Hawaii Biopharming Decision Finds USDA in Violation of Environmental Laws

Four USDA-issued permits primarily at issue include drug-producing corn and sugarcane at various sites in four Hawaii islands from 2001 to 2003.

Citing possible harm to Hawaii's 329 endangered and threatened species, a federal district judge has ruled that USDA violated the Endangered Species Act in permitting the cultivation of drug-producing, genetically engineered crops throughout Hawaii.

The court found that USDA violated the ESA and the National Environmental Policy Act, by failing to conduct preliminary investigations prior to its approval of the plantings.

The August 10 decision represents the first federal court ruling ever on "biopharming," the practice of genetically altering food crops to produce experimental drugs and industrial compounds.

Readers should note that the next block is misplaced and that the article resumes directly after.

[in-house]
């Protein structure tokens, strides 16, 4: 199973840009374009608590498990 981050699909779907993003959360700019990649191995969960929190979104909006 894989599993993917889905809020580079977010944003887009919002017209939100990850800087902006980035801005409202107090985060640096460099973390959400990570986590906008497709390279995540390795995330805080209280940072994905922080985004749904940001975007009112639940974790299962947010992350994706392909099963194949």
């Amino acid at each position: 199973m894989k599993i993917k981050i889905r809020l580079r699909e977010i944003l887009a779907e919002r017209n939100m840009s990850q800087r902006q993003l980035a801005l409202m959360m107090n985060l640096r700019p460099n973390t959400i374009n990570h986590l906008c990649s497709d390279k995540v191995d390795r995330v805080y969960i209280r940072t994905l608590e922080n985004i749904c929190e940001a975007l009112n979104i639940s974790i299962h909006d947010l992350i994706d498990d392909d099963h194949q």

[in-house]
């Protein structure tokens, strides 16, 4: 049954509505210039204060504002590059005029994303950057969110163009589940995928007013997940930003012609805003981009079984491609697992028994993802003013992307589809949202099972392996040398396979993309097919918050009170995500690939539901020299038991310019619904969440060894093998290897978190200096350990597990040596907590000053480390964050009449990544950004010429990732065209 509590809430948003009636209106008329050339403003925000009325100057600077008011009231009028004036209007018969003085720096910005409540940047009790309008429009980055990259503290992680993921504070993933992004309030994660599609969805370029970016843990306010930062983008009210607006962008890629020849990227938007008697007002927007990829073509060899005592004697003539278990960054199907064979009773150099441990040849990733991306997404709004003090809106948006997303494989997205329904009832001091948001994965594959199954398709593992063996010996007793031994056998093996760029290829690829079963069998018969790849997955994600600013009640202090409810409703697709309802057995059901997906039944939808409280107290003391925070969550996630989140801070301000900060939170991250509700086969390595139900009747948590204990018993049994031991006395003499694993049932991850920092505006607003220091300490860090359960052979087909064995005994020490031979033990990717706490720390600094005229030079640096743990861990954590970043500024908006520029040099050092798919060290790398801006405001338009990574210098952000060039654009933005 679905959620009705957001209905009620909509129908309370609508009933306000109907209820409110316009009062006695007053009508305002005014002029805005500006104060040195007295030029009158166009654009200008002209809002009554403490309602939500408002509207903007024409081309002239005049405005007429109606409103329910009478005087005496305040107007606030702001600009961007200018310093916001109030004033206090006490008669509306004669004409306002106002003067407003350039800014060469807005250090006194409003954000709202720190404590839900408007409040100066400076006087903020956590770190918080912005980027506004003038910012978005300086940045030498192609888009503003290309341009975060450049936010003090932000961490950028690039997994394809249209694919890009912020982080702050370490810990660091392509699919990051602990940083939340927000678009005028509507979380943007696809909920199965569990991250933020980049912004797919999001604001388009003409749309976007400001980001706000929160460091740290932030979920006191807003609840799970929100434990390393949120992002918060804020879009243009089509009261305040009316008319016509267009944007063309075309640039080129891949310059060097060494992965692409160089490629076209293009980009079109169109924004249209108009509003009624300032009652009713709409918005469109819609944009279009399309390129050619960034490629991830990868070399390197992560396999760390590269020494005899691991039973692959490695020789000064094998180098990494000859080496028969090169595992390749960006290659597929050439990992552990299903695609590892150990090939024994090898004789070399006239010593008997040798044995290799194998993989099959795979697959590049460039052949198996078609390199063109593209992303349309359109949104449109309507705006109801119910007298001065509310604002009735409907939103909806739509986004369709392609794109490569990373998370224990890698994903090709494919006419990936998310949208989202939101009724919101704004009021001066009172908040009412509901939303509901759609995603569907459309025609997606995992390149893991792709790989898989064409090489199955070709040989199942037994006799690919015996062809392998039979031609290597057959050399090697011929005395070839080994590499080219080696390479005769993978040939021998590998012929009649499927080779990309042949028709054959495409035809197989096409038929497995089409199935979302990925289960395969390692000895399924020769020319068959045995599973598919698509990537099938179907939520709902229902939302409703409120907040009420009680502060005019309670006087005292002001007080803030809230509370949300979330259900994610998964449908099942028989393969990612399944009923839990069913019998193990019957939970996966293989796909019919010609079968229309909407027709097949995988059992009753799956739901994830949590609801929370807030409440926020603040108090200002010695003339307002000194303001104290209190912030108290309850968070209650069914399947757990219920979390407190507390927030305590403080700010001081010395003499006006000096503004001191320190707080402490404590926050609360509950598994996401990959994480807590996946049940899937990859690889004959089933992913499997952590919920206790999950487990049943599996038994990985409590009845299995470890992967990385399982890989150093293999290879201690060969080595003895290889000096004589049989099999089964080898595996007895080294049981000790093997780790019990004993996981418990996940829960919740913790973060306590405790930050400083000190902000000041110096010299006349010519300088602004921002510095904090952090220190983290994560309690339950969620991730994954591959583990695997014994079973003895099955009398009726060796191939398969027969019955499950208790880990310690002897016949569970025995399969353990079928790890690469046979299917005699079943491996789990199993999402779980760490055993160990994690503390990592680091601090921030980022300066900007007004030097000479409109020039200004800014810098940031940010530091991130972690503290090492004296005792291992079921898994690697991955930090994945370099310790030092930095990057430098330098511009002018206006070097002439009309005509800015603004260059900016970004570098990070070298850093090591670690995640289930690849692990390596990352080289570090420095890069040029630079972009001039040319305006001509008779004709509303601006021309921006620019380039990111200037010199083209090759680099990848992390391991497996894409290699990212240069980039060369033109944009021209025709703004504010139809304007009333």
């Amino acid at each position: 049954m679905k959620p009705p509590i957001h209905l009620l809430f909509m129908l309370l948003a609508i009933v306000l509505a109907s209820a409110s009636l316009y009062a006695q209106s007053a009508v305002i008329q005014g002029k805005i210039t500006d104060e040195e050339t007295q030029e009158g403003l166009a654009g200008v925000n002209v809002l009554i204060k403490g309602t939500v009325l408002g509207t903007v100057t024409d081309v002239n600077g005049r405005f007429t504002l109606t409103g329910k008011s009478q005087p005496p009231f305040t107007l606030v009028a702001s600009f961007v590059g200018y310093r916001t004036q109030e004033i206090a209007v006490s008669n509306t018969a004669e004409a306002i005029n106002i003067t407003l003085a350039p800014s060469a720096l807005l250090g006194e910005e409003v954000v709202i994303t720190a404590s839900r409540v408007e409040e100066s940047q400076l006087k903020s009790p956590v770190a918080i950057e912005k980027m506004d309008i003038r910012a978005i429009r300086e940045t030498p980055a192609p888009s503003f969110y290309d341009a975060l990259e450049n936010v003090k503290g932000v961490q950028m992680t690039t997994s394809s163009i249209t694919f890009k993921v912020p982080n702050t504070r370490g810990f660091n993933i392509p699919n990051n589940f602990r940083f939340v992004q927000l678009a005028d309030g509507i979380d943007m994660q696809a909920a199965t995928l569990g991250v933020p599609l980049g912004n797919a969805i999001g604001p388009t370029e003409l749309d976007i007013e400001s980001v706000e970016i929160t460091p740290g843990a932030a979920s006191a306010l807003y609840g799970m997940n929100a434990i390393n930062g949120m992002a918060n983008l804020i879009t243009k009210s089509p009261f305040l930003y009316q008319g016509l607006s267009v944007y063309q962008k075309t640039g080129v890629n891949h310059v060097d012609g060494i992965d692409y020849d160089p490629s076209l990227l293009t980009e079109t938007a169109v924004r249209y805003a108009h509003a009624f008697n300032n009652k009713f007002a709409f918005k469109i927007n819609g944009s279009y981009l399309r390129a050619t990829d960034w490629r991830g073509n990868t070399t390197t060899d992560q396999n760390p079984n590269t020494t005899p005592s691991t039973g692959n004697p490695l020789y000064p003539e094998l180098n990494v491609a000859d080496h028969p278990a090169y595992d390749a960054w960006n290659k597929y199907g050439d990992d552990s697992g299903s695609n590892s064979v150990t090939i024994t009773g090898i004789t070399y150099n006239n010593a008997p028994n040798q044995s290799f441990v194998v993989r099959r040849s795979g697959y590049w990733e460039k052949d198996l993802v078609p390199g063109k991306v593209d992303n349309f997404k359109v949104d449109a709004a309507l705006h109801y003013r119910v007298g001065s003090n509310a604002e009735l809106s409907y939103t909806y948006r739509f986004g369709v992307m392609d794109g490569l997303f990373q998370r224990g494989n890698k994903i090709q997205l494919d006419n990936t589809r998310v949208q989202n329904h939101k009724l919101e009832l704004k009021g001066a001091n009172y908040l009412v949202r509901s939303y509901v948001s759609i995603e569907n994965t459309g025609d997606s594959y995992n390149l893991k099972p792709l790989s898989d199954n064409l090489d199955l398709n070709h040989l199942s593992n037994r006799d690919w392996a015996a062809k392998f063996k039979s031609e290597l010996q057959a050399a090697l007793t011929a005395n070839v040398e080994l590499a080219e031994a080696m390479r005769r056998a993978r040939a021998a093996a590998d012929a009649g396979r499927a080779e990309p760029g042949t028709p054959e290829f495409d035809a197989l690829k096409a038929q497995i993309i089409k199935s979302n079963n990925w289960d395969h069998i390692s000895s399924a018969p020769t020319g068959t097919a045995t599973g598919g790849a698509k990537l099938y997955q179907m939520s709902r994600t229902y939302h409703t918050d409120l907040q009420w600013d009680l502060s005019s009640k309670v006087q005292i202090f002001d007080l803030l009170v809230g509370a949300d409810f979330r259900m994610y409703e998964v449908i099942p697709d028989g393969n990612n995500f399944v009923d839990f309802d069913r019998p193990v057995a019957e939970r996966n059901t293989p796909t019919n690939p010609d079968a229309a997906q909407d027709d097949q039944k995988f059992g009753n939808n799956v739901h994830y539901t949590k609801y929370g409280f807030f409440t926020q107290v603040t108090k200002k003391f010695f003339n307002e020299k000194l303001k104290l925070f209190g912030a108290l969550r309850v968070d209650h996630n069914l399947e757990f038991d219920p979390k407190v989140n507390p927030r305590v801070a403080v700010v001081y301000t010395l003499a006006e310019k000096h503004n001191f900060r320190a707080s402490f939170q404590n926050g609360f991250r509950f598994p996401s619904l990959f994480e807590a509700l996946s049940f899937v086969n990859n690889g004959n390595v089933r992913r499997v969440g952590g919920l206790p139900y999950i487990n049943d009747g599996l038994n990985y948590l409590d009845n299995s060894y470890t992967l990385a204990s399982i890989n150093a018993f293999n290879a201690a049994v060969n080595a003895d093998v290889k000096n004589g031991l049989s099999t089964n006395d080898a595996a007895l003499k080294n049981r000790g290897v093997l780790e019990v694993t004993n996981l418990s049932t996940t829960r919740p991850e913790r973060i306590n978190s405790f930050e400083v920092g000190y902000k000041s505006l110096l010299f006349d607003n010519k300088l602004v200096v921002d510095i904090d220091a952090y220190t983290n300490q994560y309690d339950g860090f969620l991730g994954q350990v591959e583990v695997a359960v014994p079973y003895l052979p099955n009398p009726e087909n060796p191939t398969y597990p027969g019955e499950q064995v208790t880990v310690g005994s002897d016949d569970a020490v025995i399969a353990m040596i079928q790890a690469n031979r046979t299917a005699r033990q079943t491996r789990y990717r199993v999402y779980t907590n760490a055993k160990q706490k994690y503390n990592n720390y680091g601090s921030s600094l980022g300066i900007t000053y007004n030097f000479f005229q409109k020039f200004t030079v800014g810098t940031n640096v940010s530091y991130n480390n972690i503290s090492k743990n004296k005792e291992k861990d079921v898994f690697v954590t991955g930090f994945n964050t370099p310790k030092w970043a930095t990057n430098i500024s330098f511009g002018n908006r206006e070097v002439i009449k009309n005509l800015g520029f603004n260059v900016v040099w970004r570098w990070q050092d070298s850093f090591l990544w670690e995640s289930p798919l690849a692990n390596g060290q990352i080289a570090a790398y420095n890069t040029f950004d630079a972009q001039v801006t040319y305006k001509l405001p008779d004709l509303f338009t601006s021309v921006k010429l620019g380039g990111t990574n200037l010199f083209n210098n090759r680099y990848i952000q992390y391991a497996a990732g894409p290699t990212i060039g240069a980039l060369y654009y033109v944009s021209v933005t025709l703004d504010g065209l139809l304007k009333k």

The four USDA-issued permits primarily at issue in the case authorized Monsanto, ProdiGene, Garst Seed Company, and the HawaiiAgricultureResearchCenter to plant over 800 acres (1.25 square miles) of drug-producing corn and sugarcane at various sites in Kaua'i, O'ahu, Moloka'i, and Maui from 2001 to 2003.

The plaintiffs in the case - Center for Food Safety, Friends of the Earth, Pesticide Action Network North America, and KAHEA (the Hawaiian-Environmental Alliance) - sued the USDA in November 2003.

Hawaii is the nation's leading state for plantings of experimental, genetically engineered crops, having hosted more than 5,000 such tests from 1987 through 2004, including several dozen biopharm crop trials. Biopharm crops produce substances such as experimental vaccines, growth hormones, blood-clotting and thinning agents, antibodies and industrial enzymes.

Plaintiffs have also challenged USDA's practice of concealing the locations of trials from the public. In Judge J. Michael Seabright ordered the parties to appear in court on August 22, 2006, to discuss remedies for the government's violations.

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